4.  Courtney Barnett and Kurt Vile, Lotta Sea Lice – A duet performance from two excellent young performers, Lotta Sea Lice is a bluesy tribute to one another and the life they’ve chosen in rock and roll.  It’s a pretty slow burn, with many songs taking their sweet time getting to their destination.  It’s a great “lazy day” type of album where there isn’t much going on.  This album took me quite a few rotations to really hit home, but when it does, good luck getting it out of your head.  Best tracks are “Fear Is Like A Forest” and “Blue Cheese”

3.  Kendrick Lamar, Damn. – This was the spark that made me think I was missing a great deal in hip hop.  Kendrick Lamar’s Damn is truly a master work for hip hop, one of the best albums in the genre I’ve ever heard.  In highschool and college much of my time with music was spent on indy rap (Atmosphere, Aesop Rock, Sage Francis, etc.) and although when those artists put music out it’s still good, it had been a long time since an album really grabbed me.  This is not indy rap, it’s mainstream, but it deserves all the credit it gets.  Kendrick’s writing and flow are really impressive, and unique, he’s a story teller and keeps these conceptual ideas recurring in time and genuinely makes you think.  You can’t really ask for more.

2.  Alvvays, Antisocialites – Two years ago this band came out with their self titled album and it got my top pick of the year.  This follow up was similarly great, I’d had it as my favorite album initially with the start of this list, but ended up relenting and going with another that just had a little more.  This is a tremendous sophomore effort, it’s really tough to top a great opening LP but they’ve done it.  Alvvays is mostly dream pop but can swing up or down tempo if needed.  This album is about a half hour and is similar to the last in that it uses synths and relies heavily on their lead singer’s capability to captivate.  She’s even better here than initially, with some fun curveballs for listeners to keep them on their toes.  The bottom line is that this album is easily one of the better options 2017 had to offer.  If you like pop music at all, this is a must.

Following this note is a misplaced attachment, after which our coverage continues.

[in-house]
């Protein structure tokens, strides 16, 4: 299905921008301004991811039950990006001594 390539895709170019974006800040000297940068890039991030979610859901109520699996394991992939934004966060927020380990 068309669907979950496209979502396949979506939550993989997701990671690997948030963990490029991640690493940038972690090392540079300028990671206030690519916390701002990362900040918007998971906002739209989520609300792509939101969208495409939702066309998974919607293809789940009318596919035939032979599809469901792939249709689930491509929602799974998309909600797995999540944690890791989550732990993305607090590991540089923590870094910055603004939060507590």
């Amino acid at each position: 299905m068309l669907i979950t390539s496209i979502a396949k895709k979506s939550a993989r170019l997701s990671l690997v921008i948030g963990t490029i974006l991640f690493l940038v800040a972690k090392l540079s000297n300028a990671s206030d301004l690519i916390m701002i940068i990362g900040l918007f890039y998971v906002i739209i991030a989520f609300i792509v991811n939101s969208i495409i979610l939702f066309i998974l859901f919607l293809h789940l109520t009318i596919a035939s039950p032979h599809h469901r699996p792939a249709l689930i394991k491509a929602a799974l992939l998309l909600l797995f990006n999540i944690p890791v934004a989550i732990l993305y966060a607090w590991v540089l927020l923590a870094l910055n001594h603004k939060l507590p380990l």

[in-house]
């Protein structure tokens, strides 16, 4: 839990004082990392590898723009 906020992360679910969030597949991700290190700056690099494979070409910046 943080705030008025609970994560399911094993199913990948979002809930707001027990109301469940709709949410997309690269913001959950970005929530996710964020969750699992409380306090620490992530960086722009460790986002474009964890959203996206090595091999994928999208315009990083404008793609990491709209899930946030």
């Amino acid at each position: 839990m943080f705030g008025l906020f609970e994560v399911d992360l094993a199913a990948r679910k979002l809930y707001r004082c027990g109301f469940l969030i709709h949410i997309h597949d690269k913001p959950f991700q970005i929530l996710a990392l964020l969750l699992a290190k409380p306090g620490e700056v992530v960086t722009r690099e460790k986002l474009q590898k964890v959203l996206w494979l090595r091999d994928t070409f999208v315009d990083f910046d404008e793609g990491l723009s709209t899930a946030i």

1.  Conor Oberst, Salutations – This album was a dark horse.  Last year Oberst dropped a piano, harmonica and vocal only offering which was very good, but this album is a reprise of that with a backing band, many more songs and changes to the core way of playing them.  Based on that, it’s pretty difficult to imagine it having enough to get top billing, but it did.  The album just has too many good songs that stuck with me.  It ended up getting the number one spot on “value” instead of simply outclassing the other albums.  It got a ton of rotations, and Oberst is quite simply one of the best songwriters alive.  That’s high praise as Dylan, Young, Prine and a number of others are still ticking, but he’s that good.  He doesn’t write spectacular songs that blow you away with their intricacy, he writes songs that you can’t ignore due to their simplicity and truth.  There’s a lot to unpack in any of his albums, and that’s a very good thing for all of us.

This was a good year for music, but not a great one.  There just weren’t enough albums that really broke through.  That said, there’s always many diamonds in the past if you’re willing to dig!